With reduced opportunities from the NHS sector, a relatively flat PMI market and an aging, less active and increasingly stressed population, the shape of the private healthcare market is undergoing rapid change. As demand for healthcare increases, identifying and investing in new opportunities will be key to the industry’s future success.
Data from LangBuisson (Private Acute Medical Care Report, 4th edition) shows that in comparison to the past 10 years’ 5% growth rates, the PMI market is now relatively flat, at between 0% and 3%. The NHS market has also fallen: sitting at 7% now compared with an average compound annual growth rate of 20% in the previous decade. Opportunities in the NHS market are also beginning to look as though they may come through more local and tactical relations, rather than as a result of central directives based on the choice agenda.
Yet, from a market perspective the demand for healthcare is increasing. There are definite opportunities for the private healthcare sector, but they will arise in new areas and the industry may need to change to meet these new challenges.
Within the PMI market, the industry should be exploring partnerships and looking at potential non-surgical pathways, as well as supporting surgical pathways. Open referrals also provide a way to control costs and there is already a shift to about 30%/35% of activity through the PMI market coming through open referrals.
With 70% of the nation’s wealth in the hands of the older generation and evidence that this age group already has an expectation that people will pay for their own healthcare (LEK consulting report), it is looking like the real opportunity for growth lies in developing the self-pay market. With this in mind, there are five key areas the industry needs to address to maximise this opportunity:
- Brand reputation – target and drive enhanced brand awareness within the population of people that have the propensity to use the self-pay market.
- Customer experience - foster a customer-centric approach, e.g. investment in the hospital environment, management visits to view services through the eyes of the customer, use of Net Promoter Scores (NPS) and CSAT.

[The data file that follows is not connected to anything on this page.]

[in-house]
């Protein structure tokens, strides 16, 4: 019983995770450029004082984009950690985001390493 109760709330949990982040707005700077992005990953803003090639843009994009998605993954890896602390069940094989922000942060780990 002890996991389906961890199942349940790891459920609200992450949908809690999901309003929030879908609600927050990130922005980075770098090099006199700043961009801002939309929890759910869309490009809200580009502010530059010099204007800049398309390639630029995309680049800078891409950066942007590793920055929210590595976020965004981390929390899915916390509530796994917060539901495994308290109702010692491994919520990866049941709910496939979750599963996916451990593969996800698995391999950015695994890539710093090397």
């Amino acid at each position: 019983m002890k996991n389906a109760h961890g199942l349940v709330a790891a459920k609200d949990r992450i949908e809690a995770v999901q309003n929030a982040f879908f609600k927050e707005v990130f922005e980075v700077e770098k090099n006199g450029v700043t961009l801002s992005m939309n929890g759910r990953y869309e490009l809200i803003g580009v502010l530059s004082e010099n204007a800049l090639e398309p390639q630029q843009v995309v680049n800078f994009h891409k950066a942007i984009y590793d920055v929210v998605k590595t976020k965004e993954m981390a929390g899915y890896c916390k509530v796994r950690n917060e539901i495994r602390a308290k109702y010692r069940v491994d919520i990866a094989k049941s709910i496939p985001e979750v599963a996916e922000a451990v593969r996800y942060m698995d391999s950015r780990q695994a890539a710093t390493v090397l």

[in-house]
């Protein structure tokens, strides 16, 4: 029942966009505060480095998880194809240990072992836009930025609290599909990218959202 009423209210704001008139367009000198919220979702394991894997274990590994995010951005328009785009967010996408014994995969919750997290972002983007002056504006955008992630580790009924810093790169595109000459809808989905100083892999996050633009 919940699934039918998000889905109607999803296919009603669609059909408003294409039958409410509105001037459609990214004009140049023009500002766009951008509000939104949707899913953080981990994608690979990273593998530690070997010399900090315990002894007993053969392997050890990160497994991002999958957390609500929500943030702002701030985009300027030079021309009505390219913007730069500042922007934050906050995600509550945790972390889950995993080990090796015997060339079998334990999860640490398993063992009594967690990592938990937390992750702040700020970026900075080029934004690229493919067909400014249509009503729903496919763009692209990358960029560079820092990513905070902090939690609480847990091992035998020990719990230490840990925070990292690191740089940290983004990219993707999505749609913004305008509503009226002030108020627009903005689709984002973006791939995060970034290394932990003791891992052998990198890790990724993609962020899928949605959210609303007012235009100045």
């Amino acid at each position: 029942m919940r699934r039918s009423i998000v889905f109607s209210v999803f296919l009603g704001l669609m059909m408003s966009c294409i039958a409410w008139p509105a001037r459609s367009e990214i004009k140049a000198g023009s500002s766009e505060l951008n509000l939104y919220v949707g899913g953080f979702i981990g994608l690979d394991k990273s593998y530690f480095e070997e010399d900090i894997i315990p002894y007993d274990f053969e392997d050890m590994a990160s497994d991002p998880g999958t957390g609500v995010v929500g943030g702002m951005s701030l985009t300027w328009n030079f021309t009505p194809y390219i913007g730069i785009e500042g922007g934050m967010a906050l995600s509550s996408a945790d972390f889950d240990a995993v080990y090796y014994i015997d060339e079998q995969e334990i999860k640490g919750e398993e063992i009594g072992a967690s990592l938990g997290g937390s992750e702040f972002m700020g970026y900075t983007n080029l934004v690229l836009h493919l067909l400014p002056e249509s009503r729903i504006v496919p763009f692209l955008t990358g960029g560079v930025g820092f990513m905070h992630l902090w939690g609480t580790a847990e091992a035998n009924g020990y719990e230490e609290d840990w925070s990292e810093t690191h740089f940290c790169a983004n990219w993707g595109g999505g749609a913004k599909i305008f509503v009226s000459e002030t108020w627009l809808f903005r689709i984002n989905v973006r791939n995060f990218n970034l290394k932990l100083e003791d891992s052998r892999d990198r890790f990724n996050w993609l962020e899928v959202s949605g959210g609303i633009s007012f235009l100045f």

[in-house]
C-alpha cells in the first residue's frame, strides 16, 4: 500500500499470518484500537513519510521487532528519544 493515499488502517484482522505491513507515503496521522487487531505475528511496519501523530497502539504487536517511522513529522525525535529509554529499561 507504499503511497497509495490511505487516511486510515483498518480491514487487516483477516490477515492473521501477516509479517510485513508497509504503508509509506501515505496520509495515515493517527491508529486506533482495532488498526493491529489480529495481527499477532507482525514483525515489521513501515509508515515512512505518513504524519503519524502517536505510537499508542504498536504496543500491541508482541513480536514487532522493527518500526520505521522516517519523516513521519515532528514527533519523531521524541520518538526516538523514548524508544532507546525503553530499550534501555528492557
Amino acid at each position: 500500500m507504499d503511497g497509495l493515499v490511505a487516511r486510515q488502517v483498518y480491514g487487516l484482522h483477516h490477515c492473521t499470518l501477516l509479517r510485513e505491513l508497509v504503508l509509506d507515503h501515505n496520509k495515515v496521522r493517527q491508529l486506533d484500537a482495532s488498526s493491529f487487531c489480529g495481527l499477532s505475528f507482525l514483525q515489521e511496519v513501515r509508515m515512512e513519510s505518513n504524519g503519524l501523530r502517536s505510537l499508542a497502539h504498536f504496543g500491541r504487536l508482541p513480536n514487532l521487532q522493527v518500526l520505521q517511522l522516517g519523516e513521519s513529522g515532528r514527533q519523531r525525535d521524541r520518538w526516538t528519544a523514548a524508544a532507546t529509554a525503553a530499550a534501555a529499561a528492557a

- Customer engagement – improve the digital journey and access to information about surgeons, quality of care, outcomes, etc. Make coming into a private hospital easier and more streamlined.
- Quality and outcomes – create toolkits to ensure good and outstanding ratings from CQC. Measure outcomes to compare surgical and non-surgical treatments to find the best treatment in terms of cost-effectiveness and clinical outcome. Use measurement of outcomes to develop new models that work both for the provider and PMI companies, e.g. a move towards non-surgical pathways or a population management approach. Outcomes can also be used to advertise clinical effectiveness and create differentiation.
- Holistic care – provide healthcare designed to keep individuals fit and healthy, not just about fixing them when things go wrong. This can include aspects like GP services, physiotherapy, mental health support, wellbeing services through to surgical intervention, if necessary.
Technology will have a vital role in improving health care. Whether technology is incorporated to make the patient journey seamless in terms of booking and referral, or to enable collection of data to understand best outcomes and best cost, to support clinical decision making or the potential for treatment on a digital basis. Without this technology roadmap, there is a danger that the industry will carry on in the same space that it currently occupies.
In conclusion, the private healthcare industry is well placed to face the changing shape of the market through investment, a move towards non-surgical pathway expansion and development of the most cost-effective and clinically-effective treatments as part of a holistic approach to patient care.